If you think there is something in your cat’s throat, it is therefore necessary to investigate whether it is really there and then to remove it (or have it removed) as soon as possible.

Keep calm

It is essential to behave calmly and reassure your cat. Cats can pick up on your anxiety or panic, which can stress them out. And a stressed cat will not be examined in his throat, let alone treated.

Check your cat's breathing

Assess your cat’s breathing. If you notice that he has severe breathing problems or can’t even breathe at all, you should see your vet immediately. Do check your cat’s throat first (if he allows it in his own panic) to see if you can easily remove the object yourself. But try this for 10 seconds at the most! Then you need to go to your vet with great urgency. If it’s something big you can often push it back up the throat from the outside towards its nose and then remove it from the mouth with a pair of pliers like below.

Examine your cat

If he’s not short of breath, you’ve got a little more time. You can carefully inspect his throat for any visible foreign object. Be careful, though, as your cat may react fearfully or painfully. Can’t you get it out easily with a pair of pliers? Then go to your vet. He or she can give your cat a short-term daze to remove the object. That is a lot less stressful for your cat and the chance of damage to his throat is much smaller because the muscles in your cat’s mouth and throat relax due to the anaesthesia.

Contact your veterinarian

Call your vet as soon as possible and describe the situation. They will guide you on the right steps to take and will almost always ask you to come straight to the clinic unless they believe he will suffocate in the meantime. Your vet will be able to take the following steps:

      • Sedation: If the object is within reach and your cat is calm enough, the vet may be able to medicate your cat to remove the object. If your cat is very panicked, a short-term general anesthetic may be necessary.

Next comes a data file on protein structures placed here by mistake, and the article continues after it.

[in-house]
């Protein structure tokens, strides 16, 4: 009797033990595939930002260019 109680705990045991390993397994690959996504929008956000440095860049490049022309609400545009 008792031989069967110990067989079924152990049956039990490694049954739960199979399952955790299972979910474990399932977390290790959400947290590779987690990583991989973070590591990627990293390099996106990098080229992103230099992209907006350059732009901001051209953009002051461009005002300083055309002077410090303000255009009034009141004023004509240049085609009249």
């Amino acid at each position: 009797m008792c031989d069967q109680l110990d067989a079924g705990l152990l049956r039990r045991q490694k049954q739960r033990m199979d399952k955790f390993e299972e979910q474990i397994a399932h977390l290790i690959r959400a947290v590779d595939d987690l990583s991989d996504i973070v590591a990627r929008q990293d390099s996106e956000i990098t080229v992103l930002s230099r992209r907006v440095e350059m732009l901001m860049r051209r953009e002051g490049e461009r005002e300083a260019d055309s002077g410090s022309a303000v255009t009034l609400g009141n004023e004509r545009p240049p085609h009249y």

• Endoscopy: In some cases, the vet may use a small camera on a flexible tube to locate and remove the foreign object. This is often done with blades of grass, for example. The camera can then also be used to look into the nasal cavity to see if serious damage has been caused by the blade of grass (or whatever was in there). Or that there is a second piece, for example.
      • Surgical procedure: If the object has become lodged deeper in the throat or esophagus, surgery may be necessary to remove it safely. This is done under general anesthesia. However, this is very rarely necessary
A cat with a foreign object stuck in its throat sometimes needs surgery, like this one.


After treatment, the vet will provide instructions for your cat’s aftercare. It may be necessary to give him medication such as antibiotics or painkillers, adjust his diet (wet food instead of kibble) or limit the amount of exercise he may have during the recovery process. It all depends on the amount of damage incurred. If your cat refuses to eat you should call your vet for help! Follow your vet’s instructions carefully and schedule a follow-up appointment if necessary. 

Good luck for your cat and you!